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What's the Opposite of 'Mainstream'?

Sean McCormack of the State Department invited the real people outside the press corps to question him via YouTube.
Sean McCormack of the State Department invited the real people outside the press corps to question him via YouTube. (Images From Youtube)
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By Al Kamen
Friday, October 31, 2008

State Department spokesman Sean McCormack has long had it up to here with some in the mainstream media -- the regulars who cover the department and travel with Secretary of State Condoleezza Rice-- complaining that they're constantly pushing to be "edgy" rather than just reporting the news.

To get around the MSM "filter," the State Department, along with other agencies, has gone to the Internet, presenting online chats, Q&As and blogs.

Last week, McCormack took the department into the YouTube world of "vlogging," or video blogging. He inaugurated the venture with a brief video, done in amateur YouTube style, with a jerky camera and the top of his head generally lopped off. It showed him entering the briefing room with the camera focused on his tie before it eventually got most of his face in the frame.

"Hi, I'm Sean McCormack," he began. "I'm the spokesman here at the U.S. Department of State. I'd like to invite you to try something that's going to be a little bit new, a little bit different and hopefully a whole lot of fun. . . . The idea is that you would be able to ask questions of me directly by posting video on YouTube.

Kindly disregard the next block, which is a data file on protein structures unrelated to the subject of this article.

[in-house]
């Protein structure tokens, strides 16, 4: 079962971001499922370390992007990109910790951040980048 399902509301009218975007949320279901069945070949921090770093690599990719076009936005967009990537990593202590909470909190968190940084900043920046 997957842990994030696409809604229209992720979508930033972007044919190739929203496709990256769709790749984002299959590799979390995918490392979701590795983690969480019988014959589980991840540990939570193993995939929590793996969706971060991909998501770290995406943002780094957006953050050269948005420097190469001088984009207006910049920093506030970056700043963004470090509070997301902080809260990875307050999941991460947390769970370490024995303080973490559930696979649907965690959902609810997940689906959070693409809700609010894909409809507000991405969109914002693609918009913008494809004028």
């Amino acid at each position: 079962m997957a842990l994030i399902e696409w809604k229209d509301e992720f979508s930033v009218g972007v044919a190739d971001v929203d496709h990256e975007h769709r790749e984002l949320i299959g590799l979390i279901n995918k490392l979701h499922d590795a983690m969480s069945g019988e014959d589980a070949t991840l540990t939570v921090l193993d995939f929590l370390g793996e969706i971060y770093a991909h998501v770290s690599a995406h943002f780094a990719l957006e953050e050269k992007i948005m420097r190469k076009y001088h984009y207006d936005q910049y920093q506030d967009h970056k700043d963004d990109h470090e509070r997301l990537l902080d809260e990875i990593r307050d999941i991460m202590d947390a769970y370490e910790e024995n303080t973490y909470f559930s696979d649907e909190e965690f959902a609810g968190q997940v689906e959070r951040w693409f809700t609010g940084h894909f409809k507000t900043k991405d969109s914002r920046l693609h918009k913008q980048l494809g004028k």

"So, what you need to do in order to participate in this," he continued, "is go to the State Department channel on YouTube and click on this video. . . . It's pretty easy.

"This should be a lot of fun. I know it's going to be fun for me. I get to hear from the press corps every single day and give them answers. This is an opportunity for me to hear directly from you and for you to hear directly from me with answers to your questions, whatever happens to be on your mind. So give it a try."

All we can say is: Be careful what you wish for.

"Good [pause] morning, Sean," said one fellow in a dimly lighted room wearing a black scarf with images of ghosts on it. "This is William Theuer of Anchorage, Alaska. I'm excited by the prospect of this digital diplomacy concept. . . . My question would be what implications for national security and foreign policy will we confront as we examine our response to climate change and the climate crisis. I'm especially interested in what solutions there would be for areas of the high latitudes."

A bit later, he vlogged again. "This is William Theuer of Anchorage, Alaska, again. I'm a bus driver, as you may know," he said. "And I'm concerned about the welfare of Mansour Osanloo. He's the president of the syndicate of bus drivers in Tehran, Iran, and I'm wondering what we're doing as the United States with our friends and allies in the region to secure his release." This is a relatively obscure but nonetheless significant issue.

Then Peter Dow weighed in from Britain, seated in front of a wall of news stories and photos of Rice.

"Hello, Sean, and hello to the American people," Dow began. "Thank you very much for saving us, the people of Europe, from the Nazis. We sacrificed together for freedom and we love you very much, more than you know.

"No individual helped us more than the British computer scientist Alan Turing [picture of Turing appears], who decoded the Nazis' military secret signals. Yet after the war Turing was harassed by officers of the United Kingdom state and driven to suicide."


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